Some days I feel sluggish, need an hour nap in the early afternoon, and suffer from downcast emotions that can border on depression. Some days are good, I feel almost normal, I can walk like a human being instead of a pregnant penguin, my bike rides are glorious despite my left arm issues, especially with the minimal car traffic and clean air we are currently experiencing because of the Covid19 virus, and I get the creative bug to write or play music. It’s a day to day thing. I am no exception: everyone who suffers from Parkinson’s will tell you that they have good days and bad days.
With Covid 19 "Shelter in Place" still the norm in California after a month and a half of binge watching TV shows, wearing masks and gloves outside, sanitizing everything that comes into the house, ordering groceries online via Instcart, keeping fit riding my bicycle (mask on), and taking catnaps with my furry friends, we still have at least a month to go before SIP gets lifted. When comparing Parkinson's to the severity and possible consequences of the most recent and deadly Coronavirus, I often try to suck it up and pretend that the PD I was diagnosed with last summer is no big deal. The fact is,it’s a bigger deal than I’d like to admit. But denial is indeed a powerful tool.
Then I think about going back to work. Given that my left hand has tremors that can at times cause my arm to act like an undulating jelly tube, my job as a piano tuner can be problematic. Both hands are used 100% of the time. My left hand--the weak, wobbly one--is the hand that hits the key to produce the note I’m tuning. After an hour or more of using that arm and hand, the shoulder gets sore, the arm and hand tremors increase in frequency and severity. As I type this, the hand is bouncing off the keys. Not agonizing--but quite annoying. It's slightly worse than it was in early March when I stopped working, but not so bad that I can't tune a Steinway within my regularly scheduled appointment time.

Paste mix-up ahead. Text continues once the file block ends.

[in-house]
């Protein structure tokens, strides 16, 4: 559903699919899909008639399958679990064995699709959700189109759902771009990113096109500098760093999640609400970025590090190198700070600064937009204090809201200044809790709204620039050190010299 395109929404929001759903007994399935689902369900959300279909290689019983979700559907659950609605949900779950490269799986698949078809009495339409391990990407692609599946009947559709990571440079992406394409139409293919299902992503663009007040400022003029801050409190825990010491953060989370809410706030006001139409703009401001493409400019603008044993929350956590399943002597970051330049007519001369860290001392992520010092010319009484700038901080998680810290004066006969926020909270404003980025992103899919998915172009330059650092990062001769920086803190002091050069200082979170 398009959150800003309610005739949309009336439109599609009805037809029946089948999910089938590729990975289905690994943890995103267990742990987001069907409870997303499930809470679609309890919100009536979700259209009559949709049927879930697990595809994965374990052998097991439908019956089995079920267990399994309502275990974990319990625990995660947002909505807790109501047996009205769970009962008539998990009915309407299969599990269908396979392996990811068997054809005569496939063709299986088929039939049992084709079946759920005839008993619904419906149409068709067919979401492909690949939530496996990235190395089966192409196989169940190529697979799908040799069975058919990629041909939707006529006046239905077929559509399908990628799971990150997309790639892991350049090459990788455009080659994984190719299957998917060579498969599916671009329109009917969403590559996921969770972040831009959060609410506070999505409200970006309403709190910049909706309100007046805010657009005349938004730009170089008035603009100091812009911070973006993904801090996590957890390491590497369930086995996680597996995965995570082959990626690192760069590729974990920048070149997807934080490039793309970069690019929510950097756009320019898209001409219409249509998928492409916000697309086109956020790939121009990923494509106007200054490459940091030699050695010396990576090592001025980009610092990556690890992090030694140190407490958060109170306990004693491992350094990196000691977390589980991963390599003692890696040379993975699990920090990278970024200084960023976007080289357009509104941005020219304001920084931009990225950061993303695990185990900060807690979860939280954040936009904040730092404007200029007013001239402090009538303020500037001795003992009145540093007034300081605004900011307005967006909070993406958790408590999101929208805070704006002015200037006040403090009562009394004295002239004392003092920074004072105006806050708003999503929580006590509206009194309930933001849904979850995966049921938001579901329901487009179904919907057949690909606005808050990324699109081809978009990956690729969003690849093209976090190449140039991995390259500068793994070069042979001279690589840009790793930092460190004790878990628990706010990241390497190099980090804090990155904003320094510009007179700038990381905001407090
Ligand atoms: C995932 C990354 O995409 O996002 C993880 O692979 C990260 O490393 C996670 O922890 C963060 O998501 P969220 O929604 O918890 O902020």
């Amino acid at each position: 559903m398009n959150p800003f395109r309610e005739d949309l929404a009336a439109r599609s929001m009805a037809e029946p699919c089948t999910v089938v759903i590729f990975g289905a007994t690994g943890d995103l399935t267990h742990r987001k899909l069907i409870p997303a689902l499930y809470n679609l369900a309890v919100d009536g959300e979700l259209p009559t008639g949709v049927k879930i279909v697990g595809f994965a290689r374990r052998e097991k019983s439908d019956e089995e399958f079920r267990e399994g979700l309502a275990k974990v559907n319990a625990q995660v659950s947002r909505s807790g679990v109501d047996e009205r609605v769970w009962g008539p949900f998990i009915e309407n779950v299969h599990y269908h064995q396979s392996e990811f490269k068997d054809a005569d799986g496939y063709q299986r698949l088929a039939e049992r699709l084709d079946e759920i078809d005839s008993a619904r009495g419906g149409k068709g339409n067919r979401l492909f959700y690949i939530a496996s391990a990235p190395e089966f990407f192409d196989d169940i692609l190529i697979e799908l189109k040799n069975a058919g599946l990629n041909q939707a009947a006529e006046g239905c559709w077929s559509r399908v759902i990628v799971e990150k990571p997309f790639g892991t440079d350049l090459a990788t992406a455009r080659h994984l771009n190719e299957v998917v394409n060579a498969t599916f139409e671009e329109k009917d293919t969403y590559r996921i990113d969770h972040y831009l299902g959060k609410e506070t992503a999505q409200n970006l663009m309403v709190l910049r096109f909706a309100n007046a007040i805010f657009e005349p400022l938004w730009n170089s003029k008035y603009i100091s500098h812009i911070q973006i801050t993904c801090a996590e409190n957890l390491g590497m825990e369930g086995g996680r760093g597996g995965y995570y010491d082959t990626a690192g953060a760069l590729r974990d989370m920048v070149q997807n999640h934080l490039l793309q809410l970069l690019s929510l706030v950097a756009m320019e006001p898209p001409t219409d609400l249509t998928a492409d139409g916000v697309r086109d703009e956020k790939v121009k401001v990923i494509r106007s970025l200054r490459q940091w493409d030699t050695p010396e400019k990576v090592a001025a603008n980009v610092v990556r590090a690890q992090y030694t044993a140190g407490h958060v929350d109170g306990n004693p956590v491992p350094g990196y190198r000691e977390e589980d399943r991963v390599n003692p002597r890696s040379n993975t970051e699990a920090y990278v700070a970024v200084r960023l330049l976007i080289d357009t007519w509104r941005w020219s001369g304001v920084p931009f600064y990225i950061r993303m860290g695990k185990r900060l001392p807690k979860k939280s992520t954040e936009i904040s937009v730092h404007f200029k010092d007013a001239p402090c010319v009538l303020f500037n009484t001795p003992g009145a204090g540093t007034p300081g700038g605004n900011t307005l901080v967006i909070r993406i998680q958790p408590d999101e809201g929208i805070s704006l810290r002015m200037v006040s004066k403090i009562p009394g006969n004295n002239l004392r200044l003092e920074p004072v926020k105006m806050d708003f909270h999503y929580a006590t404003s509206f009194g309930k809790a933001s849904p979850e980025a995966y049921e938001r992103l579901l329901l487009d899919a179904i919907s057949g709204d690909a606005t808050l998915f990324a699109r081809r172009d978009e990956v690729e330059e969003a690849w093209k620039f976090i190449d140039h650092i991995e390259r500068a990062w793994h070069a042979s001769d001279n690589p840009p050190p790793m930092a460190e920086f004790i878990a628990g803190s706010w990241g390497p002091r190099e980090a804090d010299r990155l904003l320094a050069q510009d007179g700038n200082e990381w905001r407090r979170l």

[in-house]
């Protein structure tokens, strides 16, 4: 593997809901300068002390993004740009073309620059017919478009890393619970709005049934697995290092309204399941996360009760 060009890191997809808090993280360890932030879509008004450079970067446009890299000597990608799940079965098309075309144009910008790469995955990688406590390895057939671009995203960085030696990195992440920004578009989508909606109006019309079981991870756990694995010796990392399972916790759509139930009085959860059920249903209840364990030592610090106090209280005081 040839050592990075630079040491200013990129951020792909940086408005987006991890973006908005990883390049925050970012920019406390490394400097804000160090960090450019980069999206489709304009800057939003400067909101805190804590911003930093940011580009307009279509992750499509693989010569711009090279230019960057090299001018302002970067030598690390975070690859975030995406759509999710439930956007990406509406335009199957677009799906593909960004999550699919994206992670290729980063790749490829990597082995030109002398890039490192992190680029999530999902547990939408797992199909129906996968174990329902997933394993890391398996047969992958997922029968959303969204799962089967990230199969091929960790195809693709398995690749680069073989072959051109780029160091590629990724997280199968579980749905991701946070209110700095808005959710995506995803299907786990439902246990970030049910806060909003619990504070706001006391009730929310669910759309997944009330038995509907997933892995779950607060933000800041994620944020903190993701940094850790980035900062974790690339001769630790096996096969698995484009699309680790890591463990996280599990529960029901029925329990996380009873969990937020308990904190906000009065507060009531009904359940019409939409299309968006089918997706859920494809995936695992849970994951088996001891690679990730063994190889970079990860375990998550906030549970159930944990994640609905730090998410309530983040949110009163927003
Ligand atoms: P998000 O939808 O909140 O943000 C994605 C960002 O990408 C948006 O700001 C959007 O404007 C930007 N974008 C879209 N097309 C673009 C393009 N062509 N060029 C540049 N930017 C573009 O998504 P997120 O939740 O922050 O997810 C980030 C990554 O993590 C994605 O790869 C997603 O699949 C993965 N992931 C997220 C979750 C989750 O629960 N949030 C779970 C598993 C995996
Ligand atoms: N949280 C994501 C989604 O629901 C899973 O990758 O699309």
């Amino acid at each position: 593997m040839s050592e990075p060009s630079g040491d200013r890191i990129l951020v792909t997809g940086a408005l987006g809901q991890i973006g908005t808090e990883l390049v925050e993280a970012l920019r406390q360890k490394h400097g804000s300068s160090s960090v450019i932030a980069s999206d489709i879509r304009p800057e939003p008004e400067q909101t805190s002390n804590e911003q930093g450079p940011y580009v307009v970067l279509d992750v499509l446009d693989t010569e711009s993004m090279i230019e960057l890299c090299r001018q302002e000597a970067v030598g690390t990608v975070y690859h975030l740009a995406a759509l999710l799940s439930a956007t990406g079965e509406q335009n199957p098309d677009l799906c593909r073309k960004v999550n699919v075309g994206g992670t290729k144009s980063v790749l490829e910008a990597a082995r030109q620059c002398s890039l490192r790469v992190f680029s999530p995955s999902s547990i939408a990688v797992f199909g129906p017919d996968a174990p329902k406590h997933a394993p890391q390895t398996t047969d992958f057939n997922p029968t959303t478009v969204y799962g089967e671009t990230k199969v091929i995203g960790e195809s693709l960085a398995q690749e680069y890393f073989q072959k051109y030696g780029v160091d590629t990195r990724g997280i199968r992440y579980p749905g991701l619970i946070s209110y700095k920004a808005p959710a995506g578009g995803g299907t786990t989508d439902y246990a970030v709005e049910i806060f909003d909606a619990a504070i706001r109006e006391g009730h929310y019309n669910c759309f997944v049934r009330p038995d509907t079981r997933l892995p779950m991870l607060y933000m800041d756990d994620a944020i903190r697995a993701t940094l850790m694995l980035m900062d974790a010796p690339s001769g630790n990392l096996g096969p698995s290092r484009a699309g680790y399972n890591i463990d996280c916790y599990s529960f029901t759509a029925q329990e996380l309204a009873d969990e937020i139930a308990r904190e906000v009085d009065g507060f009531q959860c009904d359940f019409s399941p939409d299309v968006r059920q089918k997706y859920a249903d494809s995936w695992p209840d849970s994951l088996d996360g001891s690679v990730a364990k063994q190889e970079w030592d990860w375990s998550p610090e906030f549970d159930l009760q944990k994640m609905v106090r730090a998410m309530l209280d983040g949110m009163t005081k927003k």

Yesterday, my apprentice Blaze (pictured here) and I gave tuning a try on my Mason and Hamlin to see if it would even be physically possible for me to do. As I pushed and pulled the tuning hammer (or wrench, as some call it) and hit the keys, Blaze reached down to test the strings. Cats touching piano strings is not recommended for various reasons, so we closed up shop pretty quickly. But I was relieved to find out I would be able function at work after all. Those negative “I’ll never work again” thoughts that had so often crept into my mind in the dark of early mornings were dispelled.
Then there's the Covid safety factor to consider: spending 1.5 hours in a closed environment where one isn’t certain of the client’s ability or desire to take appropriate safety precautions is unnerving. From the phone calls I've received from clients, though, it is evident that most are more than willing to accommodate our mutual safety needs in their homes. I am planning to wear mask, gloves, and sanitize all I touch: my hands, every key, every part on the piano I come into contact with, door knobs, toilet handles, etc. I am just about ready for it, but in the month building up to reintegrating into the local work force, my desire to work will build—as will the need for money!
I finally started taking the drug recommended by my neurologist, Carbidopa/Levidopa. It addresses symptoms, not causes. Research for a cure is ongoing, much of it being done with the help of The Michael J. Fox Foundation. So far, there is no cure in sight. But the Dopamine substitute is ok.
Thanks for reading, take care, be safe.